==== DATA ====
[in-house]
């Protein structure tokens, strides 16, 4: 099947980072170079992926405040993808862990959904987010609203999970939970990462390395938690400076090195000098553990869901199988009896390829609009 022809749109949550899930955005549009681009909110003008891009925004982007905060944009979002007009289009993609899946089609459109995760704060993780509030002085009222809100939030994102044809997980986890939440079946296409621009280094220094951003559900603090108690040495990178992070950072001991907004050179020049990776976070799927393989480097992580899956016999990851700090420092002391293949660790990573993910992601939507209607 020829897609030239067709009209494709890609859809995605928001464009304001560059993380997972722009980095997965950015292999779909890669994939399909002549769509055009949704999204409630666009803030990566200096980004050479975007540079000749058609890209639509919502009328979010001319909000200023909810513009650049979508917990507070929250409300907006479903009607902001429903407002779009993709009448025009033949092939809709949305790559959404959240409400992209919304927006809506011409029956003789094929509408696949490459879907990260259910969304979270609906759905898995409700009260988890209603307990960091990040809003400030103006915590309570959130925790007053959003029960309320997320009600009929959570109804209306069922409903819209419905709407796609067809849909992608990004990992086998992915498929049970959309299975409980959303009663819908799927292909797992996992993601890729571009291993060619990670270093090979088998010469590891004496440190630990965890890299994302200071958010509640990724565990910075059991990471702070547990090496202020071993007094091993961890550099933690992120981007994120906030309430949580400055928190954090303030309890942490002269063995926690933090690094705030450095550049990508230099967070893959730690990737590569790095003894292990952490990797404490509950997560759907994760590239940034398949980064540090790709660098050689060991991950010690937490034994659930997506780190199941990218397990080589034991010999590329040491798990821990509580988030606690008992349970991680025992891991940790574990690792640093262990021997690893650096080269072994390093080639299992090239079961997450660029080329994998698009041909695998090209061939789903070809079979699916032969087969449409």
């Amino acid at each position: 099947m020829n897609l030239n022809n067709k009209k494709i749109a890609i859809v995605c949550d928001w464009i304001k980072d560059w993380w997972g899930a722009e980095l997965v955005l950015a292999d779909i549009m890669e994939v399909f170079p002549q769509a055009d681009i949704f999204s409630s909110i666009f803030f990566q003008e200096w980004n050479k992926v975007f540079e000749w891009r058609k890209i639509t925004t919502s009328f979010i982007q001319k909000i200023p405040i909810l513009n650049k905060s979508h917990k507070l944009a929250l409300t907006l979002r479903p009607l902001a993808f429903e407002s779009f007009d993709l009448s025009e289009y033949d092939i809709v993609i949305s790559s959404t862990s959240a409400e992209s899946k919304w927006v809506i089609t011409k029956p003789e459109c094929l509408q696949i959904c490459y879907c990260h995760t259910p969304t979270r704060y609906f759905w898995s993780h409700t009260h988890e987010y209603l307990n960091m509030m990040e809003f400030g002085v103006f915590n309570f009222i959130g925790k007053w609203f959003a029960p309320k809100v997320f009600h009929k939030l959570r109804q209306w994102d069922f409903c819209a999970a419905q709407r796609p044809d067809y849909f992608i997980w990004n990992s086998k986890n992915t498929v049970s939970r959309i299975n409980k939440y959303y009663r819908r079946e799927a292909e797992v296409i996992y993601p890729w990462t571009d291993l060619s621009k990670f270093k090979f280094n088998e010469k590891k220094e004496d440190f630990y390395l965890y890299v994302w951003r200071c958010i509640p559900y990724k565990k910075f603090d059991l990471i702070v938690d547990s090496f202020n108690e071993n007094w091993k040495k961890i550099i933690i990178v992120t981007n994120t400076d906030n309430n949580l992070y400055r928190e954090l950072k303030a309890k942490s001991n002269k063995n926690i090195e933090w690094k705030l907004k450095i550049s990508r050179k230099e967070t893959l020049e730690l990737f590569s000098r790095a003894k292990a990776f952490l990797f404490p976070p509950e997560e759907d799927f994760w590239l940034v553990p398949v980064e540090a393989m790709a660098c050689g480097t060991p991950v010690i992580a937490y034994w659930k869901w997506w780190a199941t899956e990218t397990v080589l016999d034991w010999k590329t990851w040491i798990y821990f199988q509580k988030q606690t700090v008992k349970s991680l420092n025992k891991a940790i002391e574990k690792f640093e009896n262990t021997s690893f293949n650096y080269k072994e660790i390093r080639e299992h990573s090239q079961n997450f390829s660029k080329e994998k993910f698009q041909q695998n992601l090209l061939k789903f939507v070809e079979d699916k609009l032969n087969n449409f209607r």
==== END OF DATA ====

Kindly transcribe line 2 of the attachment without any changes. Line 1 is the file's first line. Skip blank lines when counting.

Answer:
């Protein structure tokens, strides 16, 4: 099947980072170079992926405040993808862990959904987010609203999970939970990462390395938690400076090195000098553990869901199988009896390829609009 022809749109949550899930955005549009681009909110003008891009925004982007905060944009979002007009289009993609899946089609459109995760704060993780509030002085009222809100939030994102044809997980986890939440079946296409621009280094220094951003559900603090108690040495990178992070950072001991907004050179020049990776976070799927393989480097992580899956016999990851700090420092002391293949660790990573993910992601939507209607 020829897609030239067709009209494709890609859809995605928001464009304001560059993380997972722009980095997965950015292999779909890669994939399909002549769509055009949704999204409630666009803030990566200096980004050479975007540079000749058609890209639509919502009328979010001319909000200023909810513009650049979508917990507070929250409300907006479903009607902001429903407002779009993709009448025009033949092939809709949305790559959404959240409400992209919304927006809506011409029956003789094929509408696949490459879907990260259910969304979270609906759905898995409700009260988890209603307990960091990040809003400030103006915590309570959130925790007053959003029960309320997320009600009929959570109804209306069922409903819209419905709407796609067809849909992608990004990992086998992915498929049970959309299975409980959303009663819908799927292909797992996992993601890729571009291993060619990670270093090979088998010469590891004496440190630990965890890299994302200071958010509640990724565990910075059991990471702070547990090496202020071993007094091993961890550099933690992120981007994120906030309430949580400055928190954090303030309890942490002269063995926690933090690094705030450095550049990508230099967070893959730690990737590569790095003894292990952490990797404490509950997560759907994760590239940034398949980064540090790709660098050689060991991950010690937490034994659930997506780190199941990218397990080589034991010999590329040491798990821990509580988030606690008992349970991680025992891991940790574990690792640093262990021997690893650096080269072994390093080639299992090239079961997450660029080329994998698009041909695998090209061939789903070809079979699916032969087969449409």